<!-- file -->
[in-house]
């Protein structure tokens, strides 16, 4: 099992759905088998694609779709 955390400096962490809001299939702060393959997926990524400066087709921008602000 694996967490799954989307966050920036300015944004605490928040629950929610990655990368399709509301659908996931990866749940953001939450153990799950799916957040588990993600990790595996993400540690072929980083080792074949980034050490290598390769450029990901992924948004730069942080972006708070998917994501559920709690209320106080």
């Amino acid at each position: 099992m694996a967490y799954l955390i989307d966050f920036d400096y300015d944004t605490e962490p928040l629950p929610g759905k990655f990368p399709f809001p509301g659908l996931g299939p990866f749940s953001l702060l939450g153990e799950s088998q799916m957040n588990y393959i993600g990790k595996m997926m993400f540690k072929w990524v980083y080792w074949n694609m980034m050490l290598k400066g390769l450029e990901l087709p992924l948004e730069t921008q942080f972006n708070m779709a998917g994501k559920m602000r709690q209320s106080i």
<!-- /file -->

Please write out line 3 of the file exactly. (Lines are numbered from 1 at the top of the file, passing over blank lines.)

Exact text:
């Amino acid at each position: 099992m694996a967490y799954l955390i989307d966050f920036d400096y300015d944004t605490e962490p928040l629950p929610g759905k990655f990368p399709f809001p509301g659908l996931g299939p990866f749940s953001l702060l939450g153990e799950s088998q799916m957040n588990y393959i993600g990790k595996m997926m993400f540690k072929w990524v980083y080792w074949n694609m980034m050490l290598k400066g390769l450029e990901l087709p992924l948004e730069t921008q942080f972006n708070m779709a998917g994501k559920m602000r709690q209320s106080i």